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Is climate change creating a vicious cycle for methane emissions?

Scientists are alarmed by a ‘dangerously fast’ growth in atmospheric methane. Reportedly now thrice as prominent in our atmosphere as pre-industrial levels, there are concerns that the planet may actually be harming itself.

Climate mitigation plans for methane are reportedly three times too low to meet goals outlined in the Paris Agreement. Oh good.

With the need to decarbonise industries taking precedence, it appears we’ve been overlooking the steady growth of methane – a gas, which worryingly, is 25 times as effective in trapping heat.

Slowing around the turn of the millennium, methane levels began a rapid and unexplained uptick in 2007. Levels have since risen gradually year on year, and researchers are concerned climate change may be creating a sort of feedback loop that is causing even more natural methane to be released.

Essentially, climate scientists are pointing to our warming atmosphere as the reason for new wetlands sprouting across the globe.

With permafrost melting and water levels rising, these bogs, swamps, and marshlands – all of which are breeding grounds for bacteria that produce methane – are now largely considered the biggest offenders for warming tied to the gas, period.

‘Is [global] warming feeding the [methane] warming?’ asks Euan Nisbet, Earth scientist at the Royal Holloway University. ‘As yet, no answer, but it very much looks that way,’ he says.

This theory had been gathering momentum for years, but only now it is deemed a realistic assertion thanks to burgeoning satellite technology, and comparisons to methane far preceding the Industrial Revolution.

Thawing out ancient ice cores, experts at the US National Oceanic and Atmospheric Administration (NOAA) compared microbial potencies of past and present samples. This all but confirmed that extracting fossil fuels is not the biggest emitter where methane is concerned today.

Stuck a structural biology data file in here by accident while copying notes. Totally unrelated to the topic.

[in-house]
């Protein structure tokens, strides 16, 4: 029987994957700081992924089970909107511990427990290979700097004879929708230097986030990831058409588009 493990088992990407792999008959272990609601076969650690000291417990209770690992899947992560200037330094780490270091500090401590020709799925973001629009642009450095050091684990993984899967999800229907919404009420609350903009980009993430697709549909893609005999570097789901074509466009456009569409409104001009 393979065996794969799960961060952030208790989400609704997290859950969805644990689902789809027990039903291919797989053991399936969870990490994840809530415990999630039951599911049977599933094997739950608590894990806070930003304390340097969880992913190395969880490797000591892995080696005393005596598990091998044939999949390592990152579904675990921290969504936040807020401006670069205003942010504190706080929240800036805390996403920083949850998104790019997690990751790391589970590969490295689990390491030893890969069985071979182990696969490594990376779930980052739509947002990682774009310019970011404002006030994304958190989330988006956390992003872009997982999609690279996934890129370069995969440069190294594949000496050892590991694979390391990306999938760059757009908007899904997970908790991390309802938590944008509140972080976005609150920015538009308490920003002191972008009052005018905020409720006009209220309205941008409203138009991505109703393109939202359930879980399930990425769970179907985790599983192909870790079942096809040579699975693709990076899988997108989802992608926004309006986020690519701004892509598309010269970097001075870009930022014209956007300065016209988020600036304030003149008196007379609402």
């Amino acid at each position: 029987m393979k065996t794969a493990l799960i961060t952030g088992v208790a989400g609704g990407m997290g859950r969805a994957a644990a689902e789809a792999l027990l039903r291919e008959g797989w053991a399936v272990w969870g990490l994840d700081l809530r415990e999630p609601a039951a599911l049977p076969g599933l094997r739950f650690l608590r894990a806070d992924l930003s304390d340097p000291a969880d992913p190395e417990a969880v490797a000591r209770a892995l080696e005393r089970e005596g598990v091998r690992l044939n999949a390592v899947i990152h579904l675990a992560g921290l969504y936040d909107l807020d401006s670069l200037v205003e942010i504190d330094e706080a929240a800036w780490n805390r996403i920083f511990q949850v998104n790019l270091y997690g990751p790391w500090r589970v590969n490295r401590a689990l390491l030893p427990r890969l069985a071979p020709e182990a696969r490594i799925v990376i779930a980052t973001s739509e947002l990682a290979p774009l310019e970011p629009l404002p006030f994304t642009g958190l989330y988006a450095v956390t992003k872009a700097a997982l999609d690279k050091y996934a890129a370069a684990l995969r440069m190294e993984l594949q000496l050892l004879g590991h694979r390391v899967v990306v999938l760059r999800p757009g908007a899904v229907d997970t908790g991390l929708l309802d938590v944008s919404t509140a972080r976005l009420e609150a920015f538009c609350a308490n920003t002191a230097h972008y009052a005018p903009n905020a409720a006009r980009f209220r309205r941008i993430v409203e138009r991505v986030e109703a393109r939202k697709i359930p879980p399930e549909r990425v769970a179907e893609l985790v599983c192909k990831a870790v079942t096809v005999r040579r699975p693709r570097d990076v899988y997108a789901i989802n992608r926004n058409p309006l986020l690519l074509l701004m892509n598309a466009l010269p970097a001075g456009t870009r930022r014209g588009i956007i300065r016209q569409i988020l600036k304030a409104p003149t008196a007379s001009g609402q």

Now, exonerating humanity from the bulk of the blame is a dangerous thing, especially considering the level of mitigation we need to achieve this decade. Not to mention that between 2007 and 2016, anthropogenic sources – like livestock rearing, agricultural waste, and fossil fuel extraction – did account for the lion’s share of methane output (62%).

Nevertheless, we’d be remiss to ignore what the science is saying, and it appears wetlands are far and away the biggest contributor to methane warming in 2022. The impact of wetlands is reportedly creating around 161m tons of such emissions per year, compared to fossil fuel extraction in second on 129m, and livestock in third on 103m.

So, despite the fact we can’t directly address the emission toll from wetlands, what should be the focus areas for the Global Methane Pledge – the COP26 treaty signed by 100 countries to limit such emissions by 30% by 2030?

Identifying hot spots for man-made methane leaks seems a good place to start. Speaking of which, the EPA is pushing a tech drive for satellite surveillance technology that should hopefully help to plug these holes in the near future.

It has been mere months since methane targets were established in Glasgow, but the new data suggests the pledge probably needs an overhaul already.


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